Blog

January 16th, 2015

Test parallelization with Lettuce, take 2

by Stefano Rago

It’s been a while since we blogged about Behaviour Driven Development and our approach to test parallelisation based on Lettuce. In this blog post we want to discuss an improvement to that solution as well as share some code snippets that are key in our implementation of this approach.

The solution we proposed in our first blog post brought huge benefits as it reduced the time to run the test suite hence reducing the feedback cycle. With time, though, a few shortcomings started showing up and we decided to dedicate some more effort to this crucial aspect of our workflow. Here at Agilo Software we embrace the Continuous Improvement principles as the foundation of our approach to our every—day job, and this has given us a chance to challenge our original ideas.

The problem

The main disadvantage of our approach lies in the fact that each of the parallel test runners was getting a set of scenarios to run at the beginning, prior to start running the tests, using pseudo-rundom criteria. This does not take into account the ‘complexity’ of each scenario, which in this case translates to time to run. In fact, we started observing that some of the runners were terminating much earlier than others, and this led to very unbalanced running times (see chart).

Lettuce parallelization - Table, old approach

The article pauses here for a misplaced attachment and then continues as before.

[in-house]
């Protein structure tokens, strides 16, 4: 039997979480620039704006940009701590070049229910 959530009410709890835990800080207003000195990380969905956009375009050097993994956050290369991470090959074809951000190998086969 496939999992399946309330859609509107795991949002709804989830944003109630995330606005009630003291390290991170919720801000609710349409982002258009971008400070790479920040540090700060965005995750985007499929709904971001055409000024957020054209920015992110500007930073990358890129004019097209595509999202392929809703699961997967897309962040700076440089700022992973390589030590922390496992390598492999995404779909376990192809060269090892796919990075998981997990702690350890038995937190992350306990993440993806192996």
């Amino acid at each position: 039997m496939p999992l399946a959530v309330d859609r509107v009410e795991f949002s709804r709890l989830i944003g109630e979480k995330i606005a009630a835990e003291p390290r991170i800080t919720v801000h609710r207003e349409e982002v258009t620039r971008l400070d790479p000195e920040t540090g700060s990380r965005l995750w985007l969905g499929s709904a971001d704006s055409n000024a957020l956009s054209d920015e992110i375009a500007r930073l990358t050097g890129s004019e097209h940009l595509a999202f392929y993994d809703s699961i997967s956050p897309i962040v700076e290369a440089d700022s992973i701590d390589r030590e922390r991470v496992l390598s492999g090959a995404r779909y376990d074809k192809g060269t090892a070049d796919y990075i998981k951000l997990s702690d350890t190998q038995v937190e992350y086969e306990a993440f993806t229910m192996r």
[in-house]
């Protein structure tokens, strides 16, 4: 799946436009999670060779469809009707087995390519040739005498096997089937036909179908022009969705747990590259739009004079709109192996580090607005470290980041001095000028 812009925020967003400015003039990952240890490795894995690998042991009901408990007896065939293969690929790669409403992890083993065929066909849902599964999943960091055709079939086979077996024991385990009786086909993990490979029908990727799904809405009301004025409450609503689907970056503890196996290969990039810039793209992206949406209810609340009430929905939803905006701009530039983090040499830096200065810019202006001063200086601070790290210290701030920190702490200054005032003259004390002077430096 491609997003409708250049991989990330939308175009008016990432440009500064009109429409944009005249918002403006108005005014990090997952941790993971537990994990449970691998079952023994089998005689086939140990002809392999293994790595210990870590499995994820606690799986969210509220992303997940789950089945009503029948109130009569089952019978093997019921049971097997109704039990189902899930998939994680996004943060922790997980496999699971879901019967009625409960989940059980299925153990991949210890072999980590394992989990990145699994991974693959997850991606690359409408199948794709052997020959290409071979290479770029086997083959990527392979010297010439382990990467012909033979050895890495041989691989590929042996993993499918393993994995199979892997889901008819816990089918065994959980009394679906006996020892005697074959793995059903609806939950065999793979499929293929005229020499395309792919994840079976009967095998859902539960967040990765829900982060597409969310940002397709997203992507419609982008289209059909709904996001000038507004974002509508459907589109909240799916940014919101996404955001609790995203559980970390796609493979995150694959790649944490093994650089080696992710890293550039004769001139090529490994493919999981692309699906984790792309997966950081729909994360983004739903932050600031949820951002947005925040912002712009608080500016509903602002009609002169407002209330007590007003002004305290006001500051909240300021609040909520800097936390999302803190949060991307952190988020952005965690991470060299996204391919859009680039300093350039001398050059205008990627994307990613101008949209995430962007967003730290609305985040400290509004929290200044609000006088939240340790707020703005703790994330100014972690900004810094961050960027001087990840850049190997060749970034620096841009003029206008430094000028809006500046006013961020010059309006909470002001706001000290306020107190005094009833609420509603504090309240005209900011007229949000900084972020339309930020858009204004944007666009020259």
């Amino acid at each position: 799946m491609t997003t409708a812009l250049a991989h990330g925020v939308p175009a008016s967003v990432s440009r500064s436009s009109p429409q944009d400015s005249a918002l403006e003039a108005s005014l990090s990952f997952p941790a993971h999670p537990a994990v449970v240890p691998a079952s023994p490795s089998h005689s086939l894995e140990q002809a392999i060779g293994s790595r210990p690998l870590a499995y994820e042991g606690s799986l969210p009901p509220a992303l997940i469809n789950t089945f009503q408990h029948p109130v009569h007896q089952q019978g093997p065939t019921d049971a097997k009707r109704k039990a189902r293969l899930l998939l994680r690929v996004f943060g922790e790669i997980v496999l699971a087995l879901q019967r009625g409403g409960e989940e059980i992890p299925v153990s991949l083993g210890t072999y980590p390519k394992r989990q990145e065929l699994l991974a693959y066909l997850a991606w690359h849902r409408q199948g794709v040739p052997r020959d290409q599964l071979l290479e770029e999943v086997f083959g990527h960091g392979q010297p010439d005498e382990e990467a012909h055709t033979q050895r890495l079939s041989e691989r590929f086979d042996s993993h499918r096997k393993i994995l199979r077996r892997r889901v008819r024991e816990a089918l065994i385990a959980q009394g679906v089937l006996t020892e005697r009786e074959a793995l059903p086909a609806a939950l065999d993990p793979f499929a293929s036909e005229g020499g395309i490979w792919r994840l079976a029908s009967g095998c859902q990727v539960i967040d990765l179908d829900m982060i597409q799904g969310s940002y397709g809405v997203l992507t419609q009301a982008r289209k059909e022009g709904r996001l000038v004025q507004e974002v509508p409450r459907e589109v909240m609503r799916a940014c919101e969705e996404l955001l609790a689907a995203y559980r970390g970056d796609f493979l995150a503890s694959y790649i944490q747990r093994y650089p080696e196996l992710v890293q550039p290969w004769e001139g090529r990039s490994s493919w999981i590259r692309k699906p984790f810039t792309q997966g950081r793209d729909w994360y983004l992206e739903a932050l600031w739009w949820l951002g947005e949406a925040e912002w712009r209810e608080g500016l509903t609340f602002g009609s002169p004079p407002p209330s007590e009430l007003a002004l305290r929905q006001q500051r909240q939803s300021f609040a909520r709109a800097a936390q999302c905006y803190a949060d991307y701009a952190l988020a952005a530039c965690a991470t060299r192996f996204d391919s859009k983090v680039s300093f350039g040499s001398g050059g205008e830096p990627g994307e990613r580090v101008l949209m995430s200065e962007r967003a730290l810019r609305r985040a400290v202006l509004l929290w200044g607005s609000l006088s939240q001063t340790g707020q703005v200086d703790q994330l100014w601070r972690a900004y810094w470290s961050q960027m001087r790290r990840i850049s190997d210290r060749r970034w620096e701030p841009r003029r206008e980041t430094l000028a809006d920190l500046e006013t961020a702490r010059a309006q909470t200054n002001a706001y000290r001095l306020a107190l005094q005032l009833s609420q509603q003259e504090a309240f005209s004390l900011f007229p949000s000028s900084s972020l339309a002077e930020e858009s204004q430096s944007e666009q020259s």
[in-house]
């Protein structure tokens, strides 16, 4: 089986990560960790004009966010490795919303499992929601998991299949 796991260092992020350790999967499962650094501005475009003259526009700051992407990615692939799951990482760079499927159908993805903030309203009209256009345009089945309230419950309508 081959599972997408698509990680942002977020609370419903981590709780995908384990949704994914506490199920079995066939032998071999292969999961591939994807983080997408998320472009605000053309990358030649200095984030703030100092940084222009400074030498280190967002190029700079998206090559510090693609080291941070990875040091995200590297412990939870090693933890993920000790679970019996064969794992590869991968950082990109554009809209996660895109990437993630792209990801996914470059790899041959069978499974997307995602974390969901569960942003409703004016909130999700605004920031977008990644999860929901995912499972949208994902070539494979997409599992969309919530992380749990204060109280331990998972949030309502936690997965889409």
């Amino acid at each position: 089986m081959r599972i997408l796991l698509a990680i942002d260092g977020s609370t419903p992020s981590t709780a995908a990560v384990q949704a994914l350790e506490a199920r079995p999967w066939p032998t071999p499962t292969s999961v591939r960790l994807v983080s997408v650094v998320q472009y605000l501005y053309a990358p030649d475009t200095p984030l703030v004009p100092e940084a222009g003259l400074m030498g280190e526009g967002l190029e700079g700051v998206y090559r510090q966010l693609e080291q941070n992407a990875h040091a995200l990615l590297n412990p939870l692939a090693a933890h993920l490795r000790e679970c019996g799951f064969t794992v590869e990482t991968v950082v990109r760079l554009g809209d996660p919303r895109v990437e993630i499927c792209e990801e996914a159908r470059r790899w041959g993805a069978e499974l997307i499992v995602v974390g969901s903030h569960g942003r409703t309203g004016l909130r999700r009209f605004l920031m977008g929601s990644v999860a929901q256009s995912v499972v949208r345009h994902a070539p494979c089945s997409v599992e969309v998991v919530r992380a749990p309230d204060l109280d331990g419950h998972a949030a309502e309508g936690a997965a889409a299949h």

Lettuce parallelization - Chart, old approach

Possible solutions

Of the possible solutions that we gathered, two gained the most attention in our team:

  • weight-based approach: consists in looking at the previous run times for the scenarios and assigning a weight to each of them, allowing for a more balanced assignation of the sets, based on such weights
  • queue-based approach: all of the test runners share a common data structure to dynamically look up and determine what scenarios to run

The advantage of the first point is particularly important in situations where the overhead caused by the lookup can be considerable. In this case, in fact, there is no need to lookup a centralized data structure to know how to proceed with the handling of the workload, since its definition is done at the beginning, possibly by a separate process, which has an overview on the distribution characteristics.

In our case, though, we did not have this problem, and our team decided to focus on the latter point, as it seemed simpler and at the same time capable of overcoming some downsides of the first point (e.g. new tests don’t have a history, or tests can change and so their time to run).

Our solution

The solution we implemented is based on a data structure which serves as a kind of lock table. Each runner goes through the list of all scenarios, and for each of them, it checks this table to see if any of the other runners already has a lock on it. If not, it locks that scenario and then starts running it. In this way, no two runners can run the same scenario, and each of them pulls the work based on their availability. Our experiments showed that, as expected, this solution is capable of distributing the workload in a much more balanced way (see chart).